I find myself confused a lot these days. (And all the readers said, "Amen!")
For instance, I used to think I understood the interplay between religion and politics. When I was a religion reporter for the Herald-Leader in the 1990s, I wrote numerous stories about church-state issues.
Whenever there was a Kentucky gubernatorial race, to cite one example, I'd go out before the primaries and interview all the candidates about their religious backgrounds, their theological views and how their faith affected their policies.
After a while, the interviews got predictable to me because the candidates' answers more or less were ideologically consistent.
In Kentucky, hardly any candidate ever admitted to being irreligious (with the notable exception of Gatewood Galbraith, who described himself, on the record, as a pagan; I've liked him ever since, for his good-humored candor if nothing else).
Mostly, though, the candidates all loved Jesus so, so much.
As I said, no real surprises there. Those who were politically conservative tended to be religiously conservative, too. Those who were politically moderate (there being no full-bore, self-avowed liberals in Kentucky politics) tended to be religiously moderate.
These days, however, I can't tell what's going on sometimes.
The Rev. Robert Jeffress's pronouncement that GOP presidential candidate Mitt Romney's Mormon faith is "a cult" left me scratching my head. Jeffress, senior pastor at First Baptist Church in Dallas, backs Texas Gov. Rick Perry for president.
I wasn't surprised by the "cult" remark itself. I've heard that all my life. Whether or not it's true, I can't say.
I've met a few Mormons. They've all seemed like decent, well-meaning, family oriented folks. And notably clean. I don't mean morally clean, although I'm sure they're that, too. I mean just-bathed, smelled-good, every-hair-in-place, no-gravy-on-their-ties, clean.
Then there's Donnie and Marie. It's hard to picture those two dancing naked around a maypole or conjuring up demons with a Ouija board or chanting Hare Krishna in an airport. Donnie and Marie, cultists? Wow, I hope not.
Still, if I didn't learn anything else as a good Baptist child, I learned that the road to hell is packed 10-deep with nice, well-meaning folks who smell pleasantly of Old Spice.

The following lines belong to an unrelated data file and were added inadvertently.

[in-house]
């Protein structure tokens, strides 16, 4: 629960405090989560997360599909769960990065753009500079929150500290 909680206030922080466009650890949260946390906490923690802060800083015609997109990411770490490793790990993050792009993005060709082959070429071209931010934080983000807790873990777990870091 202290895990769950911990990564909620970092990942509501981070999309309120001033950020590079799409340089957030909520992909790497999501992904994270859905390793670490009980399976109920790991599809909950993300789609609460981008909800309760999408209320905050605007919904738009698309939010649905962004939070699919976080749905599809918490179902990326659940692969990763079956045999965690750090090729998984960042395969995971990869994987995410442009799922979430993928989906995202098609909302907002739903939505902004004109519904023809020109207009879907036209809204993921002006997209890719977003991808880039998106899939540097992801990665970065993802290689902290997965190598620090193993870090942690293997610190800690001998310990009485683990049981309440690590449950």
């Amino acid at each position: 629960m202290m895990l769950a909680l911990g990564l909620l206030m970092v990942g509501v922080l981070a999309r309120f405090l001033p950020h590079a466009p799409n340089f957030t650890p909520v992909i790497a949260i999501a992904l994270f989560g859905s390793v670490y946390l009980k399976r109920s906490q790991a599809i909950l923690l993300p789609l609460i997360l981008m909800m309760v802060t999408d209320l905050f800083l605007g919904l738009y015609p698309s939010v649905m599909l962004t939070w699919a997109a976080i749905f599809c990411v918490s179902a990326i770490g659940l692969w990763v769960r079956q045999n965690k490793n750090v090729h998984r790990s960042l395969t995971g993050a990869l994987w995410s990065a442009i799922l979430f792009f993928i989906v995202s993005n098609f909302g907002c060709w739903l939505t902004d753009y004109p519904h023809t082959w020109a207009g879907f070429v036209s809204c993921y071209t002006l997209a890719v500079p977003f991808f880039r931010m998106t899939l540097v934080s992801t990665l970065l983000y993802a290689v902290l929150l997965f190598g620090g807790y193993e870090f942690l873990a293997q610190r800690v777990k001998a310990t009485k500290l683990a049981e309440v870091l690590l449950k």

No, what surprised me was that Jeffress also strongly implied Perry's status as a true Christian made him better presidential timber, and seemed to suggest voters ought to hold Romney's Mormon faith against him when they stepped into their polling booths.
Stay with me here.
This surprised me because, if it's true, it would make Jeffress, a religious conservative, also a constitutional liberal.
He seems to think the U.S. Constitution is a fluid document, open to reinterpretation and second- guessing. For crying out loud, Jeffress might turn out to be an ideological brother of the late Supreme Court Chief Justice Earl Warren. Who would have dreamed it?
Not me. I didn't see that one coming. Whoosh. Right by me.
Normally, political and religious conservatives present themselves as constitutional literalists. A few actually wear copies of the Constitution around their necks on chains the way other people wear crosses. I kid you not.
Some despise liberalism and humanists and whatnot in part because they think the United States was divinely founded, and that the Constitution is almost as sacrosanct as the Bible. Liberals, they say, want to twist the Constitution and relativize it and modernize it.
Then Jeffress comes along and implies that voters need to weigh Perry's evangelical orthodoxy and Romney's Mormon membership when it comes time to vote.
The Constitution says, in Article VI, Section III, that "no religious test shall ever be required as a qualification to any office or public trust under the United States."
Maybe Jeffress would argue that he wasn't proposing an official, binding test that would bar Mormons from office. I don't think he was. Yet he was proposing the next thing to it.
Or maybe I'm mixing apples and oranges. Maybe I'm just daft again.
But I'll tell you, the guy threw me for a loop.
Clearly, the Founding Fathers thought a candidate's religion shouldn't qualify or disqualify him. What should matter is his ability to do the job better than the other candidates.
To me, Jeffress was saying it's sort of un-Christian to vote for a candidate whose faith Jeffress doesn't approve of, when another candidate is a born-again Christian. The born-again qualification trumps all others.
And if that's what he meant, then wasn't Jeffress also saying, directly or indirectly, that the Founding Fathers and their Constitution were wrong? Wasn't he saying we shouldn't take them at their literal words? Wasn't he questioning their divine inspiration?
Oh, my head hurts.